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Latitude: 52.0274 / 52°1'38"N
Longitude: -3.5608 / 3°33'38"W
OS Eastings: 293013
OS Northings: 237706
OS Grid: SN930377
Mapcode National: GBR YG.GFDB
Mapcode Global: VH5F1.79DM
Entry Name: Tir-cyd Deserted Rural Settlement
Scheduled Date: 23 November 2000
Source ID: 1691
Cadw Legacy ID: BR290
Schedule Class: Domestic
Category: Deserted Rural Settlement
Traditional County: Brecknockshire
The monument consists of the remains of a deserted rural settlement, probably dating to the medieval or post-medieval period. The site comprises three buildings built on a natural relatively flat shelf which looks down on the valley to the SE. The building foundations are visible as earth and stone structures resting on earth platforms set at ninety degrees to the prevailing slope.
Tir-cyd platform (SN 9302 3766) comprises a platform hut resting on a substantial earthen platform with a large fan and apron. It measures 26.4m by 11.5m. The building has been constructed using large stones, some up to 1.5m long. It has been partially robbed but where there are gaps between the stones there are clear earth wall foundations.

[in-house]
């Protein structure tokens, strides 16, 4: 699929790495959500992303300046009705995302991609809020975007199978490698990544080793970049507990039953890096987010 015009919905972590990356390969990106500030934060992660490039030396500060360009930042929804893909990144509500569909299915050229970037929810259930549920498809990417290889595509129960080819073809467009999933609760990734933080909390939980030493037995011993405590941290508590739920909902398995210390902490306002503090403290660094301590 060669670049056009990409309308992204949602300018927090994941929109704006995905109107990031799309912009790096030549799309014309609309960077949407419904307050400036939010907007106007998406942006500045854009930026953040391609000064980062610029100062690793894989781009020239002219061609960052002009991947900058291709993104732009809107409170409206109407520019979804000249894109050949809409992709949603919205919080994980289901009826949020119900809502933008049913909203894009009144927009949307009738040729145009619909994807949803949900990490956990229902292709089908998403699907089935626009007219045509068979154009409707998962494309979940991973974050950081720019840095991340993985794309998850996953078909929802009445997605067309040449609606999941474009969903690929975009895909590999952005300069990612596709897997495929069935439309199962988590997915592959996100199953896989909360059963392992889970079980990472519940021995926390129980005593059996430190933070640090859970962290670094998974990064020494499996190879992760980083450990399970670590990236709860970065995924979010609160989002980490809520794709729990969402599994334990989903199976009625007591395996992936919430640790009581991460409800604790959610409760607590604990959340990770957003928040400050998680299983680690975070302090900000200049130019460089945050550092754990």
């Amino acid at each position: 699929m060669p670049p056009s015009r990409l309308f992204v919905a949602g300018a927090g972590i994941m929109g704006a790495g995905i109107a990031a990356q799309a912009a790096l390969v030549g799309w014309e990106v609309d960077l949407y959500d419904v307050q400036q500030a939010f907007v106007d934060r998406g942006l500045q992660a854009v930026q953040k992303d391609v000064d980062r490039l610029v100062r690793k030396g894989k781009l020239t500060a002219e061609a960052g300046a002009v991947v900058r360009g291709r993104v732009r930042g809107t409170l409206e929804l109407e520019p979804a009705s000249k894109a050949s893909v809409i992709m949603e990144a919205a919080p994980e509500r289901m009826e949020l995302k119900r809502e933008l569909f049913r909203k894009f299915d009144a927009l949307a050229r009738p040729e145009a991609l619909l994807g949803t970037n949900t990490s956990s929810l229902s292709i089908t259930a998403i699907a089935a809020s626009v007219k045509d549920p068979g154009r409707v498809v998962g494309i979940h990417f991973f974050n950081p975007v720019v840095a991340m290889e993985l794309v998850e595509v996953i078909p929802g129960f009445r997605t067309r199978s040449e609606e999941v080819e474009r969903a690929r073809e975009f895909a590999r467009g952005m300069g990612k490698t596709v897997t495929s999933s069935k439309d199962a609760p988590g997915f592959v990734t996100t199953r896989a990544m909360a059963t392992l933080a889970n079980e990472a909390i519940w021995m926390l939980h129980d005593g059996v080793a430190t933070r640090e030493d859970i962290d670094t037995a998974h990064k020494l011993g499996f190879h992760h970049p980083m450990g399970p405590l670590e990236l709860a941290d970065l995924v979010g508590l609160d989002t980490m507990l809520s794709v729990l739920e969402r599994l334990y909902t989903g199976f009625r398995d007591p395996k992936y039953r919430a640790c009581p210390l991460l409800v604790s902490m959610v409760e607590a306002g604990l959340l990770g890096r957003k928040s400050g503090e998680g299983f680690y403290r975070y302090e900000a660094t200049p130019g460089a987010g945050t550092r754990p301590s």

Tir-cyd long hut I (SN 9302 3773) comprises a fine long hut surviving as low stone foundations set on a sloping platform. The structure measures 10.9m by 5.2m. Particularly large stones have been used in its construction, especially at the corners. There is a possible internal dividing wall towards the eastern end.
Tir-cyd long hut II (SN 9302 3775) measures 7.7m by 5.1m and comprises a structure defined by walls constructed from large slabs, many set upright to create walls with both internal and external facing. The interior is sloping and there is an entrance on the NE side facing on to a boundary back which could be a later feature.
The monument is of national importance for its potential to enhance our knowledge of medieval or post-medieval settlement organisation. It retains significant archaeological potential, with a strong probability of the presence of associated archaeological features and deposits. A deserted rural settlement may be part of a larger cluster of monuments and their importance can further enhanced by their group value.
The scheduled area comprises the remains described and areas around them within which related evidence may be expected to survive. It is rectangular with sides measuring 150m x 50m.
Other nearby scheduled monuments